By ERICH PARPART
THE Thai Bond Market Association has seen an unprecedented wave of small and medium enterprises issuing bonds during the first quarter of this year.
This is a good sign for the development of the country’s bond market.
The Bt7.16 billion net outflow from the bond market in the first quarter is minimal compared to Bt23.15 billion in the same quarter last year, as more foreign investors are moving to long-term bonds as manifested by the Bt83 billion inflows to the long-term bond market during the same period.
Tada Phutthitada, president of ThaiBMA, said yesterday that 16 newcomers were among the short-term bond issuers in the first quarter, which is double that of last year, while total issuers also increased from 73 companies in 2014 to 115 in the first quarter of this year.
The value of short-term bonds issued in the first quarter plunged 48 per cent to Bt163.47 billion from Bt312.66 in the same quarter last year.
“The value of short-term bonds issued in the first quarter decreased by Bt149.12 billion while its types declined by 48 per cent, but the number of newcomers and the total number of companies has increased by 100 and 58 per cent.
“This reflects that more medium and small companies are seeking to raise funds in the bond market and the sizes will be smaller,” he said.
The number of private companies issuing long-term bonds with maturities greater than one year in the first quarter also increased from two in 2014 to five in 2015, while the types of bonds increased by 43 per cent, but the total value declined from Bt130.74 billion in the first quarter of 2014 to Bt82.41 billion in the same quarter this year.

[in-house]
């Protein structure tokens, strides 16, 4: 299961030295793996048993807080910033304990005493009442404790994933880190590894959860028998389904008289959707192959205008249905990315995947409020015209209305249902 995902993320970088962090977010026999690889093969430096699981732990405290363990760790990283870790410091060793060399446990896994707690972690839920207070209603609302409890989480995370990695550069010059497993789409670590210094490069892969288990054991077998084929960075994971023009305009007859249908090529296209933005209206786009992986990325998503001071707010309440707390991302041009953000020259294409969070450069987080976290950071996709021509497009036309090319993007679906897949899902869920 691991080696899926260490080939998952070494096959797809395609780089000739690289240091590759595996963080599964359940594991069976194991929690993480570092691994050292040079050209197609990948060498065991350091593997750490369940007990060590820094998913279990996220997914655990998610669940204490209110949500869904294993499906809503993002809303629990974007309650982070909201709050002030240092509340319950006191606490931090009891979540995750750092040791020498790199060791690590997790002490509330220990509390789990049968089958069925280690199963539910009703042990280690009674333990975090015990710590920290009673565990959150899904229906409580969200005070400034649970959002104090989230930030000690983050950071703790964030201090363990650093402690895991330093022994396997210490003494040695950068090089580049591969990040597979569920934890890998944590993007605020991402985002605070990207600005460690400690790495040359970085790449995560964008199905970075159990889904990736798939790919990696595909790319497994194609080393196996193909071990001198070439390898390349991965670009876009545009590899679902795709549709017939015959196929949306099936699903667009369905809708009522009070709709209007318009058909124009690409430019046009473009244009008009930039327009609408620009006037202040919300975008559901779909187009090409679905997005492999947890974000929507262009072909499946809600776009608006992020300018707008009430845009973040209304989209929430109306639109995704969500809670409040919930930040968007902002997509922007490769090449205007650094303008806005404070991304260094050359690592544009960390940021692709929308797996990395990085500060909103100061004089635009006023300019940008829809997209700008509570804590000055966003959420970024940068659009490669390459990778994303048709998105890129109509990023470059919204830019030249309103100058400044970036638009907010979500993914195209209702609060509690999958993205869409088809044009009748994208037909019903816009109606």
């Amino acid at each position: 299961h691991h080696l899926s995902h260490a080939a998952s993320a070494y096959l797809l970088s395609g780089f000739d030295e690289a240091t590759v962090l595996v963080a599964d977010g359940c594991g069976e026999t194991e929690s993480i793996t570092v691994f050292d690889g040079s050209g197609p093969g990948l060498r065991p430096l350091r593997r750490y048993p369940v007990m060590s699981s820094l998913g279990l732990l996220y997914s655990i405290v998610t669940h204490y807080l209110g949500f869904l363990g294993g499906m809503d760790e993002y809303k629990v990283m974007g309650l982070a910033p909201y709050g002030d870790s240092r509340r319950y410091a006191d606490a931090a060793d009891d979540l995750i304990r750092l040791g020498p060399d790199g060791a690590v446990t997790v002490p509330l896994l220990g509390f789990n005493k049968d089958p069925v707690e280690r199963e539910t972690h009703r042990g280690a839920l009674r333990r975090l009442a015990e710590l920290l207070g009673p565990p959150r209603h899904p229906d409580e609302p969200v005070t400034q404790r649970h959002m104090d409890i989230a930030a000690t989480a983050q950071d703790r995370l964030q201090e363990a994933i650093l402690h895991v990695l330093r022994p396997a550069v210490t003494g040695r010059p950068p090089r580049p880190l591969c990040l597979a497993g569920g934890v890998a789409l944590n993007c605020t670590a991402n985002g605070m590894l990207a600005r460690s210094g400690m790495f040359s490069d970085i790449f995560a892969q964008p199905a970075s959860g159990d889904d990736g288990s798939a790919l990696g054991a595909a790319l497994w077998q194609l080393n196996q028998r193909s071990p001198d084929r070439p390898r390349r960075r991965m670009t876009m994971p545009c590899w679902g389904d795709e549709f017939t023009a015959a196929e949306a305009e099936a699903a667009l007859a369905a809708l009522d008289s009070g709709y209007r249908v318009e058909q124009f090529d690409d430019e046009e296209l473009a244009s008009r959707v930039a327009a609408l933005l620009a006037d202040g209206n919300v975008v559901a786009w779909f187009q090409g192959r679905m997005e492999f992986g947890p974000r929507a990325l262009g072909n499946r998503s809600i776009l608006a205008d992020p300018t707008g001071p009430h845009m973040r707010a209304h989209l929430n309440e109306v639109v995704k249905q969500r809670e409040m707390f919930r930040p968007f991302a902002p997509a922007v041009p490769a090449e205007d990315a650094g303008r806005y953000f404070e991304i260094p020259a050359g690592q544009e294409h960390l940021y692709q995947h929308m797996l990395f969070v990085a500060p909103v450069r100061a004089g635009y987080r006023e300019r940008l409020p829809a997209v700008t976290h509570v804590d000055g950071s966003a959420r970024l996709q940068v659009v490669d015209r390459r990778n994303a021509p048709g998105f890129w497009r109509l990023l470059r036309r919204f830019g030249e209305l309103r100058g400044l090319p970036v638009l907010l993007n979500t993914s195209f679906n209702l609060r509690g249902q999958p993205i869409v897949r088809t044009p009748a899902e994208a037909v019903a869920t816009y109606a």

That decrease in value was largely due to the unusually high value of bonds that were issued by large oil companies and CP All last year.
“Large corporations, which were the first to begin raising funds in the capital market after the hamburger crisis in 2008, have already used up the opportunity.
“The trend is now shifting to the medium and small enterprises that are beginning to copy them, as they realised the benefits from raising funds in the bond market,” he said.
The Finance Ministry still has a lot of cash left, about Bt700 billion as of September 2013, which could be used to buy back Thai debt to lower the outflow risk during the US rate hike period.
The US Federal Reserve still has “a lot of things to worry about” besides inflation and job numbers before raising rates, such lowered export competitiveness, which could harm the US’ economic recovery.
“The Fed had never mentioned exports until now,” he added.